CINDERELLA Theatre Royal, Brighton/
ALADDIN Palace Theatre, Watford
December, 2000

Hmmm... after years of rowing back from his early reputation for appearing swathed in oodles of glittery tat, Julian Clary takes his first role in pantomime, which involves him appearing swathed in... hmmm... In Cinderella at Brighton's Theatre Royal, it's very obvious that Prince Charming (played by a boy, but one not yet out of drama school) is here intended to be a mere foil to Clary's Dandini, who makes his first entrance on a chariot pulled by a couple of young hunks clad in leather straps and ambiguously describes himself as "the prince's consort". It's also quite apparent that for much of the proceedings Clary is biting his tongue almost clean through; largely limited to the kind of camp gags deemed suitable for a family audience, he is steered uncomfortably towards John Inman/Larry Grayson territory. It takes much of his considerable professionalism to retain his own identity in a context much less conducive than it at first appears, and to do so without upsetting the panto applecart. But, bless him, he does a couple of numbers in his trademark Sprechgesang and even slaps his thigh at one point.

The other mainspring of the Brighton show is children's TV entertainer Dave Benson Phillips's utterly indefatigable Buttons; either Phillips is truly, tirelessly bouncy to the core of his being or he has a formidable talent for making such irrepressible Tiggerishness appear thoroughly genuine. David Hill and Tony Jackson make for a Little & Large double act of Ugly Sisters, with Jackson appearing at the ball with what appears to be a fishtank on his head (as Clary nearly sings earlier, "That's a moray!"). For the rest, Cinders, the Fairy Godmother and the chorus of youngsters make their usual way through a collection of boyband and girl-group numbers, local gags and the like. Time elapsed until first "Oh yes, it is!"/"Oh no, it isn't!" routine: 8 mins. Time elapsed until mandatory "Whassup!" reference: 12 mins.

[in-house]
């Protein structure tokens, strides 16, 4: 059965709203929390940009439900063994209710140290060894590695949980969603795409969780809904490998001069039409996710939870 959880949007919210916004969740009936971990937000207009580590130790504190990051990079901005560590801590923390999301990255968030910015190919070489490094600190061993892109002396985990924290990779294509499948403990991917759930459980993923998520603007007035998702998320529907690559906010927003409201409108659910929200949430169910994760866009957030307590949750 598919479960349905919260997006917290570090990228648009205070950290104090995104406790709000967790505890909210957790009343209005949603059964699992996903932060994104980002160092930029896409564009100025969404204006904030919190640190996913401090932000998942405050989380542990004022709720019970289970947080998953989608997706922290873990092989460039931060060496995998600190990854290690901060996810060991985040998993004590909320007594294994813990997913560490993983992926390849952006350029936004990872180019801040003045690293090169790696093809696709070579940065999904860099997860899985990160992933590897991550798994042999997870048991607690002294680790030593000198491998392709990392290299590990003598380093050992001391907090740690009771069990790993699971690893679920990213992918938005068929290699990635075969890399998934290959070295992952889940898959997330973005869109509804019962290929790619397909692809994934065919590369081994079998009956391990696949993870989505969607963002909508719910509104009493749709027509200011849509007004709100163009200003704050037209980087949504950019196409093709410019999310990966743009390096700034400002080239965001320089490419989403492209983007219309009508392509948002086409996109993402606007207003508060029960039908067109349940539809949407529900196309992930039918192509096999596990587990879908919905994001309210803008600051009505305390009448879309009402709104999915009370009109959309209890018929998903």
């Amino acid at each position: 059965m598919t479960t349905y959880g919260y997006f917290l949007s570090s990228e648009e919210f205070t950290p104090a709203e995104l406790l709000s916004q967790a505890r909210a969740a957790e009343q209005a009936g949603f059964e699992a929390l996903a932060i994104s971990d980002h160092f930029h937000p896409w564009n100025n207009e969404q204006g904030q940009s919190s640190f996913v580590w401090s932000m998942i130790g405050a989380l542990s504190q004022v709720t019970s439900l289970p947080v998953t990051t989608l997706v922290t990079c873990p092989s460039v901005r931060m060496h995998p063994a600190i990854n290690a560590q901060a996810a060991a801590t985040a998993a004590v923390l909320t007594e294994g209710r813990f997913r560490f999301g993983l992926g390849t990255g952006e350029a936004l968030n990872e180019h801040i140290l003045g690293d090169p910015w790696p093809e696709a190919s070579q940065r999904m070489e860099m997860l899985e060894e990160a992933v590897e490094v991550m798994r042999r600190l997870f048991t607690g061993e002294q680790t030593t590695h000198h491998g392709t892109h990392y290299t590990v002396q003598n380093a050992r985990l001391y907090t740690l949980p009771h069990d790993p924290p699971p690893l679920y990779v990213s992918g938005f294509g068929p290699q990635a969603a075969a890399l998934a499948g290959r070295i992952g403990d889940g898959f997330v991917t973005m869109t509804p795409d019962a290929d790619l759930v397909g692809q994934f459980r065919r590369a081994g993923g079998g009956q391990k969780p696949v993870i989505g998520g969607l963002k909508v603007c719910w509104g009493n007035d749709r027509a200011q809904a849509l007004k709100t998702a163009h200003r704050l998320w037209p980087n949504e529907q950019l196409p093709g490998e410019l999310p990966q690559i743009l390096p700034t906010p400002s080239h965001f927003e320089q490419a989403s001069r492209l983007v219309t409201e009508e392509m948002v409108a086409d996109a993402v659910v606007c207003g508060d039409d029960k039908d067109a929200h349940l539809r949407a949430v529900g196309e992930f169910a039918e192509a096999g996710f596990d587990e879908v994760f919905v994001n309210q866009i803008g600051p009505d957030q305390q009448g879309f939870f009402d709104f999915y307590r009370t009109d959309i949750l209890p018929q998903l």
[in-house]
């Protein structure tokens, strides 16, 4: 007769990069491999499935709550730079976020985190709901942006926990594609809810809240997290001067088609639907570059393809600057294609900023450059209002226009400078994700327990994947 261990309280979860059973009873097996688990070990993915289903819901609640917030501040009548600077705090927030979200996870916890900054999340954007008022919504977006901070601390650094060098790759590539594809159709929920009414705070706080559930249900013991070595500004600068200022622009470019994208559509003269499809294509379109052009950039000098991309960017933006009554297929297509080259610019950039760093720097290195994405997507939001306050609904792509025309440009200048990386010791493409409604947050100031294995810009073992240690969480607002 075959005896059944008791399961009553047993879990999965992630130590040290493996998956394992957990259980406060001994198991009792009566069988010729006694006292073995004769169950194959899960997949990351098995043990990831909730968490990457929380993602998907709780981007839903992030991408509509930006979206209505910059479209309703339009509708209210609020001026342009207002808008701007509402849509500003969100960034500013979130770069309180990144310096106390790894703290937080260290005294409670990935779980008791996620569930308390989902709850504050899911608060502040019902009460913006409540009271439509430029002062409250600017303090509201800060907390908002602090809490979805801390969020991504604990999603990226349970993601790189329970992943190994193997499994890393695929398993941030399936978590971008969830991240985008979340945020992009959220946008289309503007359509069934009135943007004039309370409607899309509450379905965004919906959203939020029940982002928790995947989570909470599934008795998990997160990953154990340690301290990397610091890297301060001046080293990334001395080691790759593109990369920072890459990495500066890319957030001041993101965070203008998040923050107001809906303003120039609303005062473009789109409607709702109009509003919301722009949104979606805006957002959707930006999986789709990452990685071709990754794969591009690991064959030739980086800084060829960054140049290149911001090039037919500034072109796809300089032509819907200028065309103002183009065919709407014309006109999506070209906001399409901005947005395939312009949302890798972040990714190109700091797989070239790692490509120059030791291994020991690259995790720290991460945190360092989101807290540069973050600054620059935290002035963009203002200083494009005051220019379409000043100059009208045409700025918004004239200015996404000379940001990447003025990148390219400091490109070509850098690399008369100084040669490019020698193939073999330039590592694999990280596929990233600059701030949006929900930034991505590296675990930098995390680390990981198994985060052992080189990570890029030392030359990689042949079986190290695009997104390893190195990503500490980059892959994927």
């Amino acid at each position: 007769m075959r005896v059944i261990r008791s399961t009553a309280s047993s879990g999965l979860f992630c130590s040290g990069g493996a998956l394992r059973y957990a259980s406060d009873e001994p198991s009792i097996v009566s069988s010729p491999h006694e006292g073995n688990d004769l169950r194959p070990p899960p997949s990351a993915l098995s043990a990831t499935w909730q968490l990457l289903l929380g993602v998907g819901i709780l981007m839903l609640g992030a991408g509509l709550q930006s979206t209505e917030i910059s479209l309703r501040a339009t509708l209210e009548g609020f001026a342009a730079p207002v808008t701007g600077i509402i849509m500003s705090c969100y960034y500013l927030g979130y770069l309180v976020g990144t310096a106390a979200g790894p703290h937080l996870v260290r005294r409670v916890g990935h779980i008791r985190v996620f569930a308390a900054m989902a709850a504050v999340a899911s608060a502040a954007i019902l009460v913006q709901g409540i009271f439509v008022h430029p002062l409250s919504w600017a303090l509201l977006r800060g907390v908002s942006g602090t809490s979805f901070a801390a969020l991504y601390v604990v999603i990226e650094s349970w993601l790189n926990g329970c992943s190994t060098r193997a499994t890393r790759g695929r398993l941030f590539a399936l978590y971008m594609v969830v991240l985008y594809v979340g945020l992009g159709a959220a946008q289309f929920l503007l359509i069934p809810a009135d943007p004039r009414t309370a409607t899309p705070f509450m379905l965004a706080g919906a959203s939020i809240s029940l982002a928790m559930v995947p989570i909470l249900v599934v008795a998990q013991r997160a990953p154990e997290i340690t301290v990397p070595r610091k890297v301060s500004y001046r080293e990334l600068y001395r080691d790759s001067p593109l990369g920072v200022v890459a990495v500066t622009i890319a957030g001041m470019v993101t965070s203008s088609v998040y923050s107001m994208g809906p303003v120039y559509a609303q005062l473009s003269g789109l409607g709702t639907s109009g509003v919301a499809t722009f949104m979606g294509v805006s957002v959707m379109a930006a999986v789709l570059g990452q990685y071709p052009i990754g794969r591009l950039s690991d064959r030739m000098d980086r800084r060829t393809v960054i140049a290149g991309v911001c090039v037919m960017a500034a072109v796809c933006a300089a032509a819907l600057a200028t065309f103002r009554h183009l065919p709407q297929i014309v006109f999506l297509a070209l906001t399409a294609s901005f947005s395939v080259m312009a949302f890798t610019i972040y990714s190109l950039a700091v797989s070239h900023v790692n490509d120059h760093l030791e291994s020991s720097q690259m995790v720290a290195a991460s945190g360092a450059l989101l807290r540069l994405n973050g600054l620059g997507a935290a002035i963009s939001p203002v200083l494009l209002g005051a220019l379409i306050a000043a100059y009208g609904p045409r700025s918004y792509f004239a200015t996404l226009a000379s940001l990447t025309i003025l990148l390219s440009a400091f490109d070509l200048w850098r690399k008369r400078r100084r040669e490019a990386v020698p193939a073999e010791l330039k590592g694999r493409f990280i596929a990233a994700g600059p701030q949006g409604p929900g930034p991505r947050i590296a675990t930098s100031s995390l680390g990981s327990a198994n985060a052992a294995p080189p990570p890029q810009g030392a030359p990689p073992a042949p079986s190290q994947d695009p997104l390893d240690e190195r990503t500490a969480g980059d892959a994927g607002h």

E&B's Cinderella is towards the high-gloss end of the panto scale, the territory exemplified by the Oxford Playhouse's consistently beautiful shows. I deeply regret having insufficient time to see the Oxford Aladdin this year, so that I might have compared it with the more rumbustious Roy Hudd-scripted version of the tale at Watford Palace. Even in Pantoland, things change now and again, and for the first time in several years longtime Hudd associate Chris Emmett restricts himself to directing, passing on the ceremonial striped bloomers of the dame to Graham Hoadly. Hoadly's Widow Twankey starts out a mite on the restrained side, but only in relative panto terms, and comes into his/her own by the curiously plotless second half.

Huddy's scripts are always high on energy and higher on gag count, but some of the gags are tried and trusted to the point of being incomprehensibly outdated to youngsters: how many kids will get a laboured reference to the Mick Jagger of the mid-'70s, or indeed to Mick Jagger at all? But there are some terrific routines in there as well, including an "Oh yes!"/"Oh no!" sequence (time elapsed until first one of the evening: 10 mins) which seems spontaneously to take on the tune of "O Come, All Ye Faithful", and a beautiful switcheroo involving a big bass drum and the littlest of the children from the audience brought on to "help" with the Act Two singalong. The twentysomething students (and possible panto virgins) I eavesdropped on during the interval were full of praise for the look and feel of the show; by contrast, the ten- to twelve-year-old kids in most of the school parties on the night I attended seemed to treat it more as a social occasion, an opportunity for an evening out, than as an event in itself.

Written for the Financial Times.

Copyright © Ian Shuttleworth; all rights reserved.

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